Closed Bug 425598 Opened 12 years ago Closed 5 years ago

expose eMetric_UseAccessibilityTheme to CSS

Categories

(Core :: CSS Parsing and Computation, defect, P2)

x86
Windows XP
defect

Tracking

()

RESOLVED WONTFIX

People

(Reporter: faaborg, Unassigned)

References

Details

(Keywords: access, Whiteboard: [bugmorph in comment 28])

Attachments

(2 files)

We need to add every hard coded color we want for visual integration with the platform to nsILookAndFeel.  If eMetric_UseAccessibilityTheme is not enabled, these colors should be set to hard coded values, and if it is enabled, they should be set to values extracted from the system, like GreyText and Window.

See the attached image for an example of how two hard coded colors we would like to use in the Vista theme would react.

Every bug that uses a hard coded color should be set to block this bug, so we can get them all in.
Flags: blocking-firefox3?
Blocks: 409974, 423718
Summary: All hard coded colors need to fall back to system colors for accessiblity → All hard coded colors need to fall back to system colors for accessibility
I like the approach of making easily overridden named colors, but I think it should be implemented in such a way that normal web pages can't use these colors, we don't want to set up any proprietary colors here.
Bug 420236 potentially blocks.
Bug 403137
Bug 403147
Depends on: 403147
Depends on: 403137
Bug 414243 – Don't hard code the color of glyphs used in buttons.
Bug 418044 – Hard-coded border color of Downloads Complete notification.
Bug 418598 – Fixed background image for selected item in Error Console.
Flags: blocking-firefox3? → blocking-firefox3+
Priority: -- → P2
Blocks: 425999
Blocks: 403137, 403147
No longer depends on: 403137, 403147
I will be putting together a list of all of the hard coded colors in our UI, along with the color they should fall back to for accessibility, and the various platform specific colors we would like to use for visual integration:

http://wiki.mozilla.org/Firefox3/Colors
(note: currently very incomplete)

Neil, can you look at this and comment on risk/viability to get done this week?
Assignee: nobody → enndeakin
There are about 80 or so to change.

This would presumably mean adding a bunch of constants to widget/src/windows/nsLookAndFeel.cpp
There's a considerable number of false positives. For example, hard coded text *and* background colors or hard coded border colors aren't accessibility problems.
(In reply to comment #6)
> There's a considerable number of false positives. For example, hard coded text
> *and* background colors or hard coded border colors aren't accessibility
> problems.
> 

Nonetheless, they should be converted to native colors.
That's not generally true. Think of the find bar or the identity button's background for EV sites.
as for the places calendar findings, see bug 367991 and bug 422977
(In reply to comment #8)
> That's not generally true. Think of the find bar or the identity button's
> background for EV sites.
> 

I agree.

But see bug 418044 for an example of an exception.
Yeah. Bugs like bug 418044 don't need this bug, though. The alert box could just use a native color from the start.
I think there are a few things that are inherently high-contrast but hard  coded. The find bar that Dão mentions is a good example, from the view of the normally sighted there's not much more high contrast than white text on a deep red background. More importantly the actual high contrast isn't the point of the red background, the user has just typed the text and doesn't necessarily need to read it, but the red is a very good flag. However, that doesn't mean that it wouldn't be better to use Highlight if the high contrast mode is enabled, because you're guaranteed that Highlight will be high contrast against HighlighText. Red on the other hand might be a color which the user is particularly color blind against, and might see it as blending with a whiter color. The secondary issue there of course is that Highlight might not be particularly eye catching, which is the real point of the red.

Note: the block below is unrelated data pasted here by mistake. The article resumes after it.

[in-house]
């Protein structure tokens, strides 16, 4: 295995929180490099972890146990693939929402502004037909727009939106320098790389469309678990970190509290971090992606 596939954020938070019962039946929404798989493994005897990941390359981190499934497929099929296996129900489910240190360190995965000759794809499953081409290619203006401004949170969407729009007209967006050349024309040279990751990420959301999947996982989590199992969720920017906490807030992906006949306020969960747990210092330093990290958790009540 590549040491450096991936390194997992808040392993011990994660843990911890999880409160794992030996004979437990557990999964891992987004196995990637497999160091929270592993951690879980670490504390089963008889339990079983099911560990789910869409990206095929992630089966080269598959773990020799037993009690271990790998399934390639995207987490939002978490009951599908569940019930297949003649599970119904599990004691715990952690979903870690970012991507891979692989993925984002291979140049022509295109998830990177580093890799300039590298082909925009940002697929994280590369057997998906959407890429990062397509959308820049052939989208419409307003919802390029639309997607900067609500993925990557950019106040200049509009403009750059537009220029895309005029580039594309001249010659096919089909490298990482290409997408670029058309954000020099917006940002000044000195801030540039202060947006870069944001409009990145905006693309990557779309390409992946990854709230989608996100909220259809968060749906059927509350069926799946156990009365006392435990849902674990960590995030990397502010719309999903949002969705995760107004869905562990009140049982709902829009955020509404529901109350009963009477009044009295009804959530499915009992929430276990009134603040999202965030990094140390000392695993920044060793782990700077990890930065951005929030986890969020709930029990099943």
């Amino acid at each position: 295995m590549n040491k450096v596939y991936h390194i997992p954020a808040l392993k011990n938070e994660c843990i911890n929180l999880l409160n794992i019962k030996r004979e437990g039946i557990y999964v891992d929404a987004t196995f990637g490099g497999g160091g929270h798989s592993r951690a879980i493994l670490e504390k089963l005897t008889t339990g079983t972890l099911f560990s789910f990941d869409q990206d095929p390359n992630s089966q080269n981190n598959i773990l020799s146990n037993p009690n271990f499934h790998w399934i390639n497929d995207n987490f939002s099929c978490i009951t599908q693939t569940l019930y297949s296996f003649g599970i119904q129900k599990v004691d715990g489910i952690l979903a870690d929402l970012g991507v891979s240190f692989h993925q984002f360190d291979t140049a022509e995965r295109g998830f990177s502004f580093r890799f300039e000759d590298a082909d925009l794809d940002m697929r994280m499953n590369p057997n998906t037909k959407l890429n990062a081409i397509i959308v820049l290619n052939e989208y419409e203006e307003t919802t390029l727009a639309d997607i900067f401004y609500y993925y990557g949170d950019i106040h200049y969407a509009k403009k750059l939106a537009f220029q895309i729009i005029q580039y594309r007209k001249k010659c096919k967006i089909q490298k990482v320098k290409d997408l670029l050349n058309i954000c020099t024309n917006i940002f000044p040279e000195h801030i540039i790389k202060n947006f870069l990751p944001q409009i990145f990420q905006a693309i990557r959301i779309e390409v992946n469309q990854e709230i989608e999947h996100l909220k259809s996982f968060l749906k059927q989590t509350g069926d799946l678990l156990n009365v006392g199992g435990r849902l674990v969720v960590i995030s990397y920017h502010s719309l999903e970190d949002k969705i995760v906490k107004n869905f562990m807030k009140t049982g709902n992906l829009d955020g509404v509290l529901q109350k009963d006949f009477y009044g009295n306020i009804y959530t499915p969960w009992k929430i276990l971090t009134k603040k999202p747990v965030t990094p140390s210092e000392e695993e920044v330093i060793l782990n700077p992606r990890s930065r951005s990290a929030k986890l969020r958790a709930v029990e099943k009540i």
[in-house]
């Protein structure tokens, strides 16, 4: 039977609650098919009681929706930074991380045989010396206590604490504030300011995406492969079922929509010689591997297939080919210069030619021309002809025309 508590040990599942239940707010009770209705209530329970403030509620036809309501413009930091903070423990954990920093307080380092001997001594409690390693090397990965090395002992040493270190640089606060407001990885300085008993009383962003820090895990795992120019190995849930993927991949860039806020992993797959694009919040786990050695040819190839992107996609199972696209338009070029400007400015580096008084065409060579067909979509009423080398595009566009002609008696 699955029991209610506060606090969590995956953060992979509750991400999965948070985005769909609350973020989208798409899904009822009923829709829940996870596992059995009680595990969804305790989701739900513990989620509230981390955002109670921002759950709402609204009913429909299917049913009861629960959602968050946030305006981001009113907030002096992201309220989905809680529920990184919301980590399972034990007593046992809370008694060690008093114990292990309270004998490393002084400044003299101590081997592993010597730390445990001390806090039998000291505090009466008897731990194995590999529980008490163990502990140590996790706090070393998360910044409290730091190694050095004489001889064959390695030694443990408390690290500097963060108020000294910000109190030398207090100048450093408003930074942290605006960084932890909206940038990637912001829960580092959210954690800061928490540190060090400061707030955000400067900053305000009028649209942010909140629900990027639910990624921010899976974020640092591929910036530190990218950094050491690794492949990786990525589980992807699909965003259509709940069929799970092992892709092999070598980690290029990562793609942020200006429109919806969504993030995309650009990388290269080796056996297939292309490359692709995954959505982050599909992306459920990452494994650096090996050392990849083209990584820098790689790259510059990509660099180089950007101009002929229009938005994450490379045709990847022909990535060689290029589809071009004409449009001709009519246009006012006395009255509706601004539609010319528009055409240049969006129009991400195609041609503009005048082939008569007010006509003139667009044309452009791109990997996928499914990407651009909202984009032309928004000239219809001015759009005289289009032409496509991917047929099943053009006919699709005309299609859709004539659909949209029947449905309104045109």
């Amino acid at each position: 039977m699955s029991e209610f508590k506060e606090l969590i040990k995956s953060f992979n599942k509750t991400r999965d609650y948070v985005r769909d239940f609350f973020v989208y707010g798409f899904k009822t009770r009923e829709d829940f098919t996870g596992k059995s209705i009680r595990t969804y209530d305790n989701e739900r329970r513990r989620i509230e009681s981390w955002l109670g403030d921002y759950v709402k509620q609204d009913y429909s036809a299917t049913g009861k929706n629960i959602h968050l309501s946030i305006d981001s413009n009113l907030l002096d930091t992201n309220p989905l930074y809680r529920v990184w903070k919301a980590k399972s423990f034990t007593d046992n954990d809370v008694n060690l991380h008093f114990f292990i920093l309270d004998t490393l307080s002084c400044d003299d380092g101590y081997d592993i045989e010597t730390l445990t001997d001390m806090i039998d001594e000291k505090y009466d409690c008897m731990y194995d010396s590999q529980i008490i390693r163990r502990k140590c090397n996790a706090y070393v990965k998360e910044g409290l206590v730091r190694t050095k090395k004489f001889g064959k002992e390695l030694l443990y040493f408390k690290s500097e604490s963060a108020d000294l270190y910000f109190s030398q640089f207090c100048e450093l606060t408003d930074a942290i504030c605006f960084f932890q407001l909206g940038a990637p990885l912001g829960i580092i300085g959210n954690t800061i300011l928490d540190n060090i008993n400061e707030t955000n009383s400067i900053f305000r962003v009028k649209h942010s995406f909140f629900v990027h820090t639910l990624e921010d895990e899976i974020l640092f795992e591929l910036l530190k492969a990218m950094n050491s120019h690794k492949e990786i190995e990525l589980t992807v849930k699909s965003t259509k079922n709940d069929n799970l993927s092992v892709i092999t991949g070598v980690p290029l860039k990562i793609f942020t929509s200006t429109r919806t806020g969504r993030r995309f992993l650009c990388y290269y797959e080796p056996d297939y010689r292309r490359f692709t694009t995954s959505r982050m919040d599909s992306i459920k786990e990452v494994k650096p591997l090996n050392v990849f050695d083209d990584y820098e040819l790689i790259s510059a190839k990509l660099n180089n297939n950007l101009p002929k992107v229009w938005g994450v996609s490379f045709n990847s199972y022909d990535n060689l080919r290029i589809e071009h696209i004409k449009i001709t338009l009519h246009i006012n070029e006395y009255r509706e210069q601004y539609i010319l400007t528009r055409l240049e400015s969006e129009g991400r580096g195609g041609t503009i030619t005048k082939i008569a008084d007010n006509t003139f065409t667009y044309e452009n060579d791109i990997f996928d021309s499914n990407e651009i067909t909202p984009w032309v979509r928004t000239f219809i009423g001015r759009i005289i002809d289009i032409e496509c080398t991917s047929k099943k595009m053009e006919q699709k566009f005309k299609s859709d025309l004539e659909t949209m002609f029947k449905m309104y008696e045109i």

(In reply to comment #12)
> The secondary issue there of course is that Highlight might not be
> particularly eye catching, which is the real point of the red.

And that Highlight might be confusing in that it's the color of selected text.
Summary: All hard coded colors need to fall back to system colors for accessibility → Some hard coded colors need to fall back to system colors for accessibility
(In reply to comment #5)
> Created an attachment (id=312935) [details]
> List of hardcoded colours in windows theme
> 
> There are about 80 or so to change.
> 

Note that this only includes browser and toolkit part of the theme.

Also, the search should be expanded to look for the 
colour constants as well, like 'black' or 'red'. This list only includes the #xxx form. There are also five rgba() usages in browser.css.

(In reply to comment #8)
> That's not generally true. Think of the find bar 

What's special about the findbar? The red or yellow background colour should not be hardcoded either.
 
(In reply to comment #15)
> (In reply to comment #8)
> > That's not generally true. Think of the find bar 
> 
> What's special about the findbar? The red or yellow background colour should
> not be hardcoded either.

As long as the text remains readable, there isn't really a problem (much like "hardcoded" icons, e.g. a red close button with a white X). And there's no suitable system color to fall back on.
The same applies to netError.css, btw.
(In reply to comment #14)
> There are also five rgba() usages in browser.css.